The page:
As this point is of supreme importance it may be well that we should have Dalton's own words before us. In the New System of Chemical Philosophy (1808) after discussing the constitution of mixed gases, Dalton proceeds: “When 'any body exists in the elastic state its ultimate particles are 'separated from each other to a much greater distance than 'in any other state; each particle occupies the centre of a comparatively. large sphere, and supports its dignity by 'keeping all the rest, which by their gravity or otherwise are 'disposed to encroach upon it, at a respectful distance. When 'we attempt to conceive the number of particles in an atmo'sphere, it is somewhat like attempting to conceive the number of stars in the universe; we are confounded by the thought. But if we limit the subject, by taking a given volume of any 'gas, we seem persuaded that, let the divisions be ever so 'minute, the number of particles must be finite; just as in a 'given space of the universe the number of stars and planets 'cannot be infinite.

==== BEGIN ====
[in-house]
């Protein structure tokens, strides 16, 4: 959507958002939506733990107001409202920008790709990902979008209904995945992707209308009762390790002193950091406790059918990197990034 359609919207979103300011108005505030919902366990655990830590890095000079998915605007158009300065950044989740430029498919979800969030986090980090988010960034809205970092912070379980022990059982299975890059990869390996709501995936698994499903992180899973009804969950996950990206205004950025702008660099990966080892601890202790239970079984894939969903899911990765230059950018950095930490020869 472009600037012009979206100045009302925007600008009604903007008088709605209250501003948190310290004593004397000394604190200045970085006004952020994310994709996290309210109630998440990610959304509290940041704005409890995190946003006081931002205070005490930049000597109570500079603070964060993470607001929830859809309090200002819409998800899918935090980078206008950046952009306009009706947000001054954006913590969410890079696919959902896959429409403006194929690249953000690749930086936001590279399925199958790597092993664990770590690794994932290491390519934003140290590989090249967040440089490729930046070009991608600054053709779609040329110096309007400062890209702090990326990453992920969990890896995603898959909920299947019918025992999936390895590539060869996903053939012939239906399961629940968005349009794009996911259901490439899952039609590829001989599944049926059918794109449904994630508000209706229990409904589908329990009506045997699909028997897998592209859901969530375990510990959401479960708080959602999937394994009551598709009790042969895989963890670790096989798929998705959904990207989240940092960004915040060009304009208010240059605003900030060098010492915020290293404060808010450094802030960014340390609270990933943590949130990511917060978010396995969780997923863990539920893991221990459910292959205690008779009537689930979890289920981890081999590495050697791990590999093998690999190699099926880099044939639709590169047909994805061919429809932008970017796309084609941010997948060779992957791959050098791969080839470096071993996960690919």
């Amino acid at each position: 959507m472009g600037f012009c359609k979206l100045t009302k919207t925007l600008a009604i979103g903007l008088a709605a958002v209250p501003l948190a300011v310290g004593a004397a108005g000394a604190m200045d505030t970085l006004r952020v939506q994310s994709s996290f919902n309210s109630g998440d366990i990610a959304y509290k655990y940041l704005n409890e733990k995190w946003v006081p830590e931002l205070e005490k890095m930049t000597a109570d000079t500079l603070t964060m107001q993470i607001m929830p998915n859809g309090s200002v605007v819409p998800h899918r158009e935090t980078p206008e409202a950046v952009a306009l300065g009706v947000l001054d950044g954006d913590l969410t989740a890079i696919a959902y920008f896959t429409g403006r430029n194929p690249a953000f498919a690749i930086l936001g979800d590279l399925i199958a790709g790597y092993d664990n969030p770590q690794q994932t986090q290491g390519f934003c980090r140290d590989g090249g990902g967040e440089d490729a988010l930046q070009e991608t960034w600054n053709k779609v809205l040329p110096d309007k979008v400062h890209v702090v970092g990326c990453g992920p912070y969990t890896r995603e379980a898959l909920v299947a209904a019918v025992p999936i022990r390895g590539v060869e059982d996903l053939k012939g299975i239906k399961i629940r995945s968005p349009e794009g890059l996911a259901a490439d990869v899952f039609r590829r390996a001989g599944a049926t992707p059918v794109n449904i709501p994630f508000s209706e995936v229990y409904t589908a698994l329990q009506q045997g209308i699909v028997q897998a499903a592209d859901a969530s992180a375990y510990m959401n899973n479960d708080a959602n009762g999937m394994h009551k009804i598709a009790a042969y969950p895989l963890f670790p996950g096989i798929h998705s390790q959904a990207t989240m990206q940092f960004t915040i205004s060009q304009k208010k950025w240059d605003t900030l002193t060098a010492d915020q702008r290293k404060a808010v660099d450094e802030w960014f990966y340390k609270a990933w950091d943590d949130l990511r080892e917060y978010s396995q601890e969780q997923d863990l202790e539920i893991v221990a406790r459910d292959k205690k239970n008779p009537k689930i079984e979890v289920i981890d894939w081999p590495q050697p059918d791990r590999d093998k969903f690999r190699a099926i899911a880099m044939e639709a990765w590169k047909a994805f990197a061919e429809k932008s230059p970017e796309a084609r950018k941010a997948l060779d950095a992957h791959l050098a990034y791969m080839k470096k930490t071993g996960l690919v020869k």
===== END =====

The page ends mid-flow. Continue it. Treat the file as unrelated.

* Chemical analysis and synthesis go no further than to “the separation of particles one from another, and to their 'reunion. No new creation or destruction of matter is within 'the reach of chemical agency. We might as well attempt to 'introduce a new planet into the solar system, or to annihi‘late one already in existence, as to create or destroy a ' particle of hydrogen. All the changes we can produce

consist in separating particles that are in a state of cohesion ‘or combination, and joining those that were previously at a distance.

'In all chemical investigations it has justly been consider'ed an important object to ascertain the relative weights of 'the simples which constitute a compound. But unfortunately 'the inquiry has terminated here ; whereas from the relative 'weights in the mass, the relative weights of the ultimate